"I know; but that renders your uncle a most agreeable companion and gossip,"
declared Dr. Pipt. "Most people talk too much, so it is a relief to find on_ho talks too little."
Ojo looked at the Magician with much awe and curiosity.
"Don't you find it very annoying to be so crooked?" he asked.
"No; I am quite proud of my person," was the reply. "I suppose I am the onl_rooked Magician in all the world. Some others are accused of being crooked, but I am the only genuine."
He was really very crooked and Ojo wondered how he managed to do so man_hings with such a twisted body. When he sat down upon a crooked chair tha_ad been made to fit him, one knee was under his chin and the other near th_mall of his back; but he was a cheerful man and his face bore a pleasant an_greeable expression.
"I am not allowed to perform magic, except for my own amusement," he told hi_isitors, as he lighted a pipe with a crooked stem and began to smoke. "To_any people were working magic in the Land of Oz, and so our lovely Princes_zma put a stop to it. I think she was quite right. There were several wicke_itches who caused a lot of trouble; but now they are all out of business an_nly the great Sorceress, Glinda the Good, is permitted to practice her arts, which never harm anybody. The Wizard of Oz, who used to be a humbug and kne_o magic at all, has been taking lessons of Glinda, and I'm told he is gettin_o be a pretty good Wizard; but he is merely the assistant of the grea_orceress. I've the right to make a servant girl for my wife, you know, or _lass Cat to catch our mice—which she refuses to do—but I am forbidden to wor_agic for others, or to use it as a profession."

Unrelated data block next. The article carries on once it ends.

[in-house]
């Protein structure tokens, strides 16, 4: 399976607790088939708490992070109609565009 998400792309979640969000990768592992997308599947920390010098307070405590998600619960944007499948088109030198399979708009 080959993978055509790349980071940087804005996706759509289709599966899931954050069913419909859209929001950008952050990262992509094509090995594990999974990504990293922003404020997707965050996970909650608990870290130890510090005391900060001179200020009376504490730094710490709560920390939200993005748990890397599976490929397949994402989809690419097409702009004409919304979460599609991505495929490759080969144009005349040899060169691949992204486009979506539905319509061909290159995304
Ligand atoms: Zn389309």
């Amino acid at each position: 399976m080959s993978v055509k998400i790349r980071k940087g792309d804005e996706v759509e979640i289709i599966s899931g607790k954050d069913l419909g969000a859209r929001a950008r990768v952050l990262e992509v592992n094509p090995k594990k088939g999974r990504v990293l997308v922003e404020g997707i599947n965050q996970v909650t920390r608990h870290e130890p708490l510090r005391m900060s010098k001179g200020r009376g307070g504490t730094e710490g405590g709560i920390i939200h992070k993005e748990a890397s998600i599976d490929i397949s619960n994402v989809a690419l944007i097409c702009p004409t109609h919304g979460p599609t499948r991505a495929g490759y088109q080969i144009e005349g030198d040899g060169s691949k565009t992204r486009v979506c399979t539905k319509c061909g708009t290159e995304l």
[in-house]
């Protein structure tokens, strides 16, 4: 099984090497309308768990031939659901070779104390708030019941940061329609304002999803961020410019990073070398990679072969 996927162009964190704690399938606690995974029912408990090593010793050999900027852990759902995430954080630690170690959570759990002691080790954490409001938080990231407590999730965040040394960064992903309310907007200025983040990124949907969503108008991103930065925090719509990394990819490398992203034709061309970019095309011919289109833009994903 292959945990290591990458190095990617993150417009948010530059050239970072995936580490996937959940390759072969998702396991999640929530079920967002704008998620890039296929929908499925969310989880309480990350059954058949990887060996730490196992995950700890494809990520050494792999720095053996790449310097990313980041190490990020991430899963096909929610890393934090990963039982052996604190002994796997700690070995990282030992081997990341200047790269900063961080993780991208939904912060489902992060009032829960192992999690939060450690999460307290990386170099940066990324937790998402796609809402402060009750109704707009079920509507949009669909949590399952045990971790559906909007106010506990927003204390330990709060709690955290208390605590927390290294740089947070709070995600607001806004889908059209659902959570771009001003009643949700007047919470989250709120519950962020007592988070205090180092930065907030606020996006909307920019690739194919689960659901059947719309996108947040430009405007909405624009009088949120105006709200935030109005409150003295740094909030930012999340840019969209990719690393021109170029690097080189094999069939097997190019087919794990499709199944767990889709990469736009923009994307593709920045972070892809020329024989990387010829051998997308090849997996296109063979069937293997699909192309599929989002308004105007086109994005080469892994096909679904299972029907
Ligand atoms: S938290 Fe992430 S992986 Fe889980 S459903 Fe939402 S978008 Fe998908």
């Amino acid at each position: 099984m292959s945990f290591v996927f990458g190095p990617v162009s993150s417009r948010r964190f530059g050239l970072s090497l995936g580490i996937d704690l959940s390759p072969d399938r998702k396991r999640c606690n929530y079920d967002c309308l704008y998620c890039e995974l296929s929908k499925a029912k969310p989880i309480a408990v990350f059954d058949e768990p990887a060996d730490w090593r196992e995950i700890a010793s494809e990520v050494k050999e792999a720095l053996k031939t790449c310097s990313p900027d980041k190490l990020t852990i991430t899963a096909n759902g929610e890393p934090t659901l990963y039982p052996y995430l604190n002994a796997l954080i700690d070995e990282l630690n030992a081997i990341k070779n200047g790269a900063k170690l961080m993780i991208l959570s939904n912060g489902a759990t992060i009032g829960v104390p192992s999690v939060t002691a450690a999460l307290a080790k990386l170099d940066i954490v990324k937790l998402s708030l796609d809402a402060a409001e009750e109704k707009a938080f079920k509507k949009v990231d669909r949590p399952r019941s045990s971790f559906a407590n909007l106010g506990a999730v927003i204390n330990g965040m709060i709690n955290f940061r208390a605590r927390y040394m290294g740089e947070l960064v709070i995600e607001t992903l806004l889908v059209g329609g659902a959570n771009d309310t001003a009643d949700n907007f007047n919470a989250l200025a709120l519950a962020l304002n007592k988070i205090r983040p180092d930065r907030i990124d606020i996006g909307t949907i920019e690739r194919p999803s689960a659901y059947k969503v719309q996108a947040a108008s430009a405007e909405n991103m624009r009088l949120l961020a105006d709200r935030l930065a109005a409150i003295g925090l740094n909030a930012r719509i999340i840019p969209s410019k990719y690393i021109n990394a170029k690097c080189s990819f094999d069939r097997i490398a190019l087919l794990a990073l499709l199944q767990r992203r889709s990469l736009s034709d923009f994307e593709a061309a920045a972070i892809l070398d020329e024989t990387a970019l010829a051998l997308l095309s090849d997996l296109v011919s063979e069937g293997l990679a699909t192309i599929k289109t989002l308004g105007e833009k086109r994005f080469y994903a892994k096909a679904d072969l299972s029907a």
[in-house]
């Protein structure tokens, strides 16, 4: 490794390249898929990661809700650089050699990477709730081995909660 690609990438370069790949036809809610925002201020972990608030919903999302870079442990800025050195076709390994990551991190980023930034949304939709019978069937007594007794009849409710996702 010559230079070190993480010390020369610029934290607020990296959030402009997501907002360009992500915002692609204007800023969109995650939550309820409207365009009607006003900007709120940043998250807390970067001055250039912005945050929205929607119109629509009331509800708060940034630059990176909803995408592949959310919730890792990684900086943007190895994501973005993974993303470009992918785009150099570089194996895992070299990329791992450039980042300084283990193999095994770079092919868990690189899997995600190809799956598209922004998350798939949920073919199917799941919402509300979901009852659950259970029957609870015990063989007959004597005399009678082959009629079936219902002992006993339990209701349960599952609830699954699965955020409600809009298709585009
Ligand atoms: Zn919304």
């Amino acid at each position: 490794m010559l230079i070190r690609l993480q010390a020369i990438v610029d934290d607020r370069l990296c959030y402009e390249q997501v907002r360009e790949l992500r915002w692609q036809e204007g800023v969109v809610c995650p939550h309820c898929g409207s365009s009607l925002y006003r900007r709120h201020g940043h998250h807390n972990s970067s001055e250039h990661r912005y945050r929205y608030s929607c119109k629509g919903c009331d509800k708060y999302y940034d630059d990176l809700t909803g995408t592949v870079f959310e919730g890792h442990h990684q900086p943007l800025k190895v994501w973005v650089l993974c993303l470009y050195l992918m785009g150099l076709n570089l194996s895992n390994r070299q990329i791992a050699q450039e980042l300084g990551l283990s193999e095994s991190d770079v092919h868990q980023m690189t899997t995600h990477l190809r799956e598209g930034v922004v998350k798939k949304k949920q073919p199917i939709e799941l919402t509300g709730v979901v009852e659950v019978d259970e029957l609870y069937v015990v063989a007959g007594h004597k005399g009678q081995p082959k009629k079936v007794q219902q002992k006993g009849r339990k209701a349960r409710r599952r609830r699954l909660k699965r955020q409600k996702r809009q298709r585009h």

"Magic must be a very interesting study," said Ojo.
"It truly is," asserted the Magician. "In my time I've performed some magica_eats that were worthy of the skill of Glinda the Good. For instance, there'_he Powder of Life, and my Liquid of Petrifaction, which is contained in tha_ottle on the shelf yonder—over the window."
"What does the Liquid of Petrifaction do?" inquired the boy.
"Turns everything it touches to solid marble. It's an invention of my own, an_ find it very useful. Once two of those dreadful Kalidahs, with bodies lik_ears and heads like tigers, came here from the forest to attack us; but _prinkled some of that Liquid on them and instantly they turned to marble. _ow use them as ornamental statuary in my garden. This table looks to you lik_ood, and once it really was wood; but I sprinkled a few drops of the Liqui_f Petrifaction on it and now it is marble. It will never break nor wear out."
"Fine!" said Unc Nunkie, wagging his head and stroking his long gray beard.
"Dear me; what a chatterbox you're getting to be, Unc," remarked the Magician, who was pleased with the compliment. But just then there came a scratching a_he back door and a shrill voice cried:
"Let me in! Hurry up, can't you? Let me in!"
Margolotte got up and went to the door.
"Ask like a good cat, then," she said.
"Mee-ee-ow-w-w! There; does that suit your royal highness?" asked the voice, in scornful accents.
"Yes; that's proper cat talk," declared the woman, and opened the door.
At once a cat entered, came to the center of the room and stopped short at th_ight of strangers. Ojo and Unc Nunkie both stared at it with wide open eyes, for surely no such curious creature had ever existed before—even in the Lan_f Oz.